Chuma Nwokolo Jnr









The Editorial Board of ANA REVIEW, the in-house journal of the Association of Nigerian Authors, invites contributions from writers across the country and in other continents, for publication in the association’s journal. ANA REVIEW will feature original works in any of the following areas: critical essays, short stories, poems, interviews, conference reports, book reviews, author/critic profiles, reports from beneficiaries of fellowships and grants, and miscellanea including evaluation of poetry and dramatic performances.

The following is the range of submissions for editorial consideration:

a] Poetry—No more than three poems per submission.

b] Prose—Short stories or fiction excerpts must be under 3,000 words.

c] Essays—Academic and literary essays on subjects related to literature are welcome; must be

under 5,000 words.

d] Drama—Skits only, under 3,000 words.


All submissions should be sent as attachments via email to including brief biodata and telephone number(s).


Deadline for submissions is August 8th, 2013.


The ANA Review Board for 2013 comprises—

1] Obododimma Oha

2] Vicky S. Molemodile

3] Ismail Bala Garba

4] Chiedu Ezeanah

5] Mike Jimoh

Late submissions will NOT be entertained.


ANA Invitation_2

Posted in EVENTS


READING BUZZ: The Symbols Cuisine Gallery. 8:20pm.

It was the Purple Silver Open Mic session. WE had our discussion forum and continued with our readings/performances.

We had six performances – largely, okay, all poetry. The first shot was from Kenneth Apine, received with some criticism. Next was Ode Attah with ‘Inner Peace‘, a beautifully written poem that didn’t have a performance to match. Samuel Ikyobo read ‘Irony’ a poem that balanced irony and paradox in the same seat. Lots of people agreed that the poem might have been better if they had copies to go through… We put that in our thoughts (sound system) … Anselm Ngutsav read ‘Red Wine‘ a poem that praises red wine and red lips. The applause was much, especially from the ladies 😉 … Ene Adama performed ‘Hand made god’ in true Spoken Word form – from her head. Her hat gave her a look of a magician with words flowing from deep within…

The last poem was from Jennifer Jasmine Yahaya who read ‘African woman’, a woman of great pride and great breasts feeding lions. She started by craving our understanding as she was performing for the first time. Hmm. We expected the worst but she was really nice. The feeling I had was of Chimamanda Adichie and Toni Morrison in some strange combination. It seems I wasn’t the only one affected as there was a general ENCORE cry. She performed beyond par.

A few questions were asked on inspiration, themes and the like.

Announcements: Well, first and foremost, SEVHAGE in collaboration with the Writers’ League is bringing award winning poet, writer and deep critic, Prof. Musa Idris Okpanachi to Makurdi on Wednesday for a reading at the Benue State University, Makurdi. The main book to be read is his great new book, From the margins of ParadiseTime is set for 4pm and the tentative venue is the ALGON Hall.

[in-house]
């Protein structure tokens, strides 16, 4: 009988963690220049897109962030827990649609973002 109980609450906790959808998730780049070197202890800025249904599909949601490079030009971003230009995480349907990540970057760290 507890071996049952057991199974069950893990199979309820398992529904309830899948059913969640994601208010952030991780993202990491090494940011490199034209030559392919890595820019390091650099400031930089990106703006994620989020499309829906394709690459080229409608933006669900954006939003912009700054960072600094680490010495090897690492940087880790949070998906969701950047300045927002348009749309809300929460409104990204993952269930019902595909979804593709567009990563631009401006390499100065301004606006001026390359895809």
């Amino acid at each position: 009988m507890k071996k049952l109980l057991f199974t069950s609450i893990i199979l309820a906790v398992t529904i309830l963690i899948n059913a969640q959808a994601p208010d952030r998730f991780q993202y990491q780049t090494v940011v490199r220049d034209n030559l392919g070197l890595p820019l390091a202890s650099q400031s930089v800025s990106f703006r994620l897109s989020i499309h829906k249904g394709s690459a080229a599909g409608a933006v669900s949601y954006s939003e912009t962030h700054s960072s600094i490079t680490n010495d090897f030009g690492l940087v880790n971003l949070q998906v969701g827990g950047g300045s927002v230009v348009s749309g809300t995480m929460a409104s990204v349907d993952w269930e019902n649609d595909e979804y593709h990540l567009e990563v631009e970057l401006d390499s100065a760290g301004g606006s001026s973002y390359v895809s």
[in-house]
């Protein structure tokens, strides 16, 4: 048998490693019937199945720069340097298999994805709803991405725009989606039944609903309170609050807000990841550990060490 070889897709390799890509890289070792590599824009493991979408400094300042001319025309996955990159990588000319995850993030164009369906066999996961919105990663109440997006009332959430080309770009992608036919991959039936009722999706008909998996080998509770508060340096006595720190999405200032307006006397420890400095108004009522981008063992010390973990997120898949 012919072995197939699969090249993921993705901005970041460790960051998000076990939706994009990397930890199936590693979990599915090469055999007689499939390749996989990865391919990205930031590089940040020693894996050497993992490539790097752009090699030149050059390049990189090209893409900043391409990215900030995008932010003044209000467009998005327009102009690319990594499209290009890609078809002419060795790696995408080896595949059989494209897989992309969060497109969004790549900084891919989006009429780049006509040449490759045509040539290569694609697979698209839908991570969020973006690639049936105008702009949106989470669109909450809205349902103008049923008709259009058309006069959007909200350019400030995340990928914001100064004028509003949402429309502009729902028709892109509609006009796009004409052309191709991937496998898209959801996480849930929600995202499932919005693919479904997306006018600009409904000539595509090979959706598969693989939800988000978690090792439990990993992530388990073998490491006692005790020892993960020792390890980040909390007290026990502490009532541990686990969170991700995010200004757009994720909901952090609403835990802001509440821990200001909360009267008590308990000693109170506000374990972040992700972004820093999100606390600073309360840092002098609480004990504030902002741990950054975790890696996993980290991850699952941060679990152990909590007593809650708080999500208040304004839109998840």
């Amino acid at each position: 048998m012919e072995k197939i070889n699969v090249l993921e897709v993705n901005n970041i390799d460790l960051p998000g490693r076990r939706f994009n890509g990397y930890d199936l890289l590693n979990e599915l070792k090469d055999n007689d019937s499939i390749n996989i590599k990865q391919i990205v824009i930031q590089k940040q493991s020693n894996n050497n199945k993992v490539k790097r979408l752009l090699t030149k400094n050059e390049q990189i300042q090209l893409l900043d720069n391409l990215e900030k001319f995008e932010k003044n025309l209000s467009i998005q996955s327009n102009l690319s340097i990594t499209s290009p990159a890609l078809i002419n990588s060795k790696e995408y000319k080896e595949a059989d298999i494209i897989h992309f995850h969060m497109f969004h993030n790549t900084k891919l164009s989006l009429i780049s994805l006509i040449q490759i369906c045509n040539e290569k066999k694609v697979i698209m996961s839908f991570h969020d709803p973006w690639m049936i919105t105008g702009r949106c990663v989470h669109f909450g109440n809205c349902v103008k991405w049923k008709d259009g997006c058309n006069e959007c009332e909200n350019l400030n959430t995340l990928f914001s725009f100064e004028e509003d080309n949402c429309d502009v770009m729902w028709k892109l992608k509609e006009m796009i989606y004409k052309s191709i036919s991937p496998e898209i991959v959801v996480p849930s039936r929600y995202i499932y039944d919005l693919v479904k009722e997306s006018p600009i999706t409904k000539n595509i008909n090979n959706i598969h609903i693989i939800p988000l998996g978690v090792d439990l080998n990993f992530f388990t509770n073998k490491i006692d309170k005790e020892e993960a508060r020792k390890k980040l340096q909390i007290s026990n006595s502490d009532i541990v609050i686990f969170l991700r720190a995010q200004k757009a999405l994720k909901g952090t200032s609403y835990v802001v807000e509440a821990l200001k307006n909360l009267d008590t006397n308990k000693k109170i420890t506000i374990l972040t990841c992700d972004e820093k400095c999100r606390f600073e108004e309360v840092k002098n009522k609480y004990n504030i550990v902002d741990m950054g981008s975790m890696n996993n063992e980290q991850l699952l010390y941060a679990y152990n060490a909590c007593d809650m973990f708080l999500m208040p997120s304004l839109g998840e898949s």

Anselm (Purple Silver’s Coordinator) announced that book donations were sought in order to enlarge the library of the Orphanage home. A few other announcements and yup, it was time to call it a day. We thanked everyone for coming, invited them for our next reading on Saturday 1st June, 2013 and took our leave…

It had been some long evening but well, it was definitely worth it. More, please…




(by Chinyere Obi-Obasi…NOTE: This is a challenge that also has prizes to be won!! Can you beat that?!!)

Hope you have not forgotten the challenge

One of the reasons why I am a hit with my children is because of my fertile imagination. So while telling the story of Joseph and Portiphar’s wife, I tell them for example that Portiphar’s wife represents a female or male boss who wants to take advantage of you and believes he/she has the ability to sack you whenever he/she feels like it.
Joseph represents you with the fear of God. You believe God will establish your home even if you are sacked.
Develop a short story by situating the story of Joseph’s encounter with Portiphar’s wife in modern times.
Best entry will get a prize from me. Spread the word. All entries will be published in my blog.
TIP: You can read about this Joseph/Portiphar’s encounter in Genesis to appreciate it before writing.


1. Open to all ages
2. Not more than 2,000 words.
3. Send to me via
4. Closing date for receipt of entry 20th April, 2013
5. Short bio data to accompany entry
6. Winner will be selected by Dr. Eghosa Imasuen
7. Winner will be announced on 1st May 2013
8. The prize is a digital voice recorder.

If I was taking part, this is what I will do;

1. Read the story from the bible to understand and appreciate the woman’s obsession and Joseph’s trauma. Try to capture their emotional state of mind.